Where the Mid West meets the South you will find the state of Missouri. Known for its barbecue, wine, beer, jazz, ragtime, and as the gateway to the West, Missouri is known for its residents healthy skepticism, the novels of Mark Twain, and swing state status. Once the home of indigenous mound-builders and the Missouri tribe who granted the state its name French and Spanish colonists, German immigrants, Mormon missionaries, both anti- and pro-slavery guerrillas, and Ozark traditionalists, have all left their mark on Missouri.
By tracking down the old and forgotten places of Missouri, we can learn much more about the history of the state that served as a crossroads between east and west. A once-thriving railroad town is now known as the location of a violent typhoid outbreak. An ingredient used to make Agent Orange leads to the evacuation of an entire community. Flood waters wash away prominent transportation hubs on the state’s major rivers while healing waters attract visitors from around the country to a former resort.
One way to learn about the history of the Magnolia State is to study its lost places. From the port towns that highlight the heyday of steamship travel on the Mighty Mississippi River to the communities King Cotton helped build, these lost towns show not only the economic rise and fall of the state but how changing times and technologies affect everyday lives. Efforts to Americanize a Choctaw settlement led to the beginning of the Trail of Tears while a naval skirmish outside a small steamship port may have changed the course of the Civil War. A former mill town provided invaluable information in the fight against malaria and a farming community helped make new discoveries about yellow fever. The grounds of a NASA testing facility hide the remains of three once great logging towns, and a notorious highwayman haunts a Natchez Trace ghost town.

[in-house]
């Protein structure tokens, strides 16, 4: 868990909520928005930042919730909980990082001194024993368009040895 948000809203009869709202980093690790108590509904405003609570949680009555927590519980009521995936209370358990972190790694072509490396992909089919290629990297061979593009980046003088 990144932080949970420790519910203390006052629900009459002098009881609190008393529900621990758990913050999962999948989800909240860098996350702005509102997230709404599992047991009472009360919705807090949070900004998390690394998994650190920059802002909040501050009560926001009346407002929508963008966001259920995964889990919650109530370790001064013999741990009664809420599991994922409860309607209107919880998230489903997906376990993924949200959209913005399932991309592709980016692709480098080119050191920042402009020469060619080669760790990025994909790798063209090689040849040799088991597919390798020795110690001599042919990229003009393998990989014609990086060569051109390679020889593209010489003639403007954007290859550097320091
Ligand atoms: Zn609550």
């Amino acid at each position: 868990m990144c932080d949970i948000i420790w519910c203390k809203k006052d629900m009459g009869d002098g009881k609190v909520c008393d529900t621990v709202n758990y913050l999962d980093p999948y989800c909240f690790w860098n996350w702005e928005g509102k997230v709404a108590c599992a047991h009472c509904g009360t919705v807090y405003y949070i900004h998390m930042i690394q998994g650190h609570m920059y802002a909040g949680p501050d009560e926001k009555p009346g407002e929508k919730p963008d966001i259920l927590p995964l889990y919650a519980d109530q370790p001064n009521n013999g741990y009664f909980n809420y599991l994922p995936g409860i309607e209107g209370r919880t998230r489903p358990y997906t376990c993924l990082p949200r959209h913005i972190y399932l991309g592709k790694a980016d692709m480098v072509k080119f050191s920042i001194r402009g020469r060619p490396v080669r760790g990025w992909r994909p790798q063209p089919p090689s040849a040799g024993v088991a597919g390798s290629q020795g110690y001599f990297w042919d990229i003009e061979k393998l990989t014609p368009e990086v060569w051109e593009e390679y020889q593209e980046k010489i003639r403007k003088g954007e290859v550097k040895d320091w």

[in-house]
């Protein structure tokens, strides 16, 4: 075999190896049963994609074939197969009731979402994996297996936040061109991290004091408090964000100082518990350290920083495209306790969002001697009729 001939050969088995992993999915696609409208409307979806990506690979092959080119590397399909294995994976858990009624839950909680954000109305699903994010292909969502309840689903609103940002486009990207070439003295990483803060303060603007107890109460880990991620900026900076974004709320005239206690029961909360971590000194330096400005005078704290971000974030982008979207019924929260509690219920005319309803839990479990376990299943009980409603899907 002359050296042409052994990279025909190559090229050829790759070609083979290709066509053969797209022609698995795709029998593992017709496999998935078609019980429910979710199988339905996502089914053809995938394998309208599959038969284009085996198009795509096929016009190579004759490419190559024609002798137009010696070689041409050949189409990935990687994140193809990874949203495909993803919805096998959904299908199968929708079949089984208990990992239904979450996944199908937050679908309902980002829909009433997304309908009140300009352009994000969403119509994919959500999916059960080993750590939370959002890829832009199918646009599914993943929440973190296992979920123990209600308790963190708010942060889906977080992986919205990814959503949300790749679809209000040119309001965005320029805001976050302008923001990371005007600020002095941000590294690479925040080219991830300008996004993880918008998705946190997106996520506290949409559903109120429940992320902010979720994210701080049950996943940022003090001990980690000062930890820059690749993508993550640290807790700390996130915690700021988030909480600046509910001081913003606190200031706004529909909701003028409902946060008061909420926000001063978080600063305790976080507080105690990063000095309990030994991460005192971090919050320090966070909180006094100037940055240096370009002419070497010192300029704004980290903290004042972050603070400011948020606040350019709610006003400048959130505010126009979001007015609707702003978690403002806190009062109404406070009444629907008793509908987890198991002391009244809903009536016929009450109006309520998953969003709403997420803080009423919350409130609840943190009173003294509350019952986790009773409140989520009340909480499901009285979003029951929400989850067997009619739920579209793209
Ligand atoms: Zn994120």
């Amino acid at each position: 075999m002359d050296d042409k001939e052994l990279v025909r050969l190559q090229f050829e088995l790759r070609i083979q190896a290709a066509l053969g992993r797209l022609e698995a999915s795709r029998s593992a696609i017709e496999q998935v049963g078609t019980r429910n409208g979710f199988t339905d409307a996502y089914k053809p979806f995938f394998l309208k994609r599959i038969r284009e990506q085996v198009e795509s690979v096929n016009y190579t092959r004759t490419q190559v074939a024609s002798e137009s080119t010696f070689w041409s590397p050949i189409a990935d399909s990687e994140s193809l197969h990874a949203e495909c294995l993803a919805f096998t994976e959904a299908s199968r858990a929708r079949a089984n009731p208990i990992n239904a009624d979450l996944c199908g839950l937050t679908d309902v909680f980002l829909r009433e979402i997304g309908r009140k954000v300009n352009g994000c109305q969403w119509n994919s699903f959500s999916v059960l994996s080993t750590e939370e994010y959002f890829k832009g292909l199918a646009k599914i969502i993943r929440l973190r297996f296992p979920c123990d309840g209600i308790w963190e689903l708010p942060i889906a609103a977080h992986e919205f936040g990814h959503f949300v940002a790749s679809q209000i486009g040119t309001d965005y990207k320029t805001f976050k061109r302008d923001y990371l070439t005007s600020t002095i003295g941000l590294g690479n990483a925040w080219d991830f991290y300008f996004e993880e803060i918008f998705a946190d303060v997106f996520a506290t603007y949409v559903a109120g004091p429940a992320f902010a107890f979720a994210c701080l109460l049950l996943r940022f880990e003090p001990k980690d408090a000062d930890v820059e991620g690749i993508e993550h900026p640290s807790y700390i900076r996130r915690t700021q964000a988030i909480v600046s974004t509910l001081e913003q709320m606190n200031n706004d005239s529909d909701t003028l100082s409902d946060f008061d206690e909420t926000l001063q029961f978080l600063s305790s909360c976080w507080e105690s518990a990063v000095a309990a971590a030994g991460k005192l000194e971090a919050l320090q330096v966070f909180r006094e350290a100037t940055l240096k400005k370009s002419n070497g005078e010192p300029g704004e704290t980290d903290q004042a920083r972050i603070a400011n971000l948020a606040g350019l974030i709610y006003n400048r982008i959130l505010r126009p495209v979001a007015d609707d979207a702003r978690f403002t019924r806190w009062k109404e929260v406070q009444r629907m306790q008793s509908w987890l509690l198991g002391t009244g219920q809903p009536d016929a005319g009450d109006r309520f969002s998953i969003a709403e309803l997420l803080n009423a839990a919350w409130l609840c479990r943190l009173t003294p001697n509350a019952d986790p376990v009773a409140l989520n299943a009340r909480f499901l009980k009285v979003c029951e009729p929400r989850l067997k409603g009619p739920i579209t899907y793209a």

From a frontier outpost named after a type of wild turnip to one named after a shipwreck to a village famed for its missing postmaster, the former communities that once helped make up Minnesota help tell the story of this state. Cities gave way from Native American settlements to military towns and even county seats. River crossings, iron mines, and the lumber industry provided early and sometimes periodic economic engines for the state's cities and towns, though some were unable to survive with the changing times. Ojibwe, Dakota Sioux, French Canadian, British, and other European settlers worked together to build these Minnesota communities as well as those that still survive, proving that even a state as seemingly white bread as Minnesota can have a multicultural history.
Michigan in the present has seen the depopulation of its major cities as its reputation as a manufacturing mecca wanes. However, this is not the first time economic and cultural changes have erased communities from the state’s historical record. Towns centered around once-profitable mines and logging mills saw their populations tumble along with the surrounding industry. Disease, religious mistrust, and fire destroyed others. Some remain buried under the dunes of Michigan beaches while others have retreated into rivers and farm fields. Uncovering each also uncovers a piece of Michigan’s past.
Dedicated to all things travel, places I have been and places I want to go.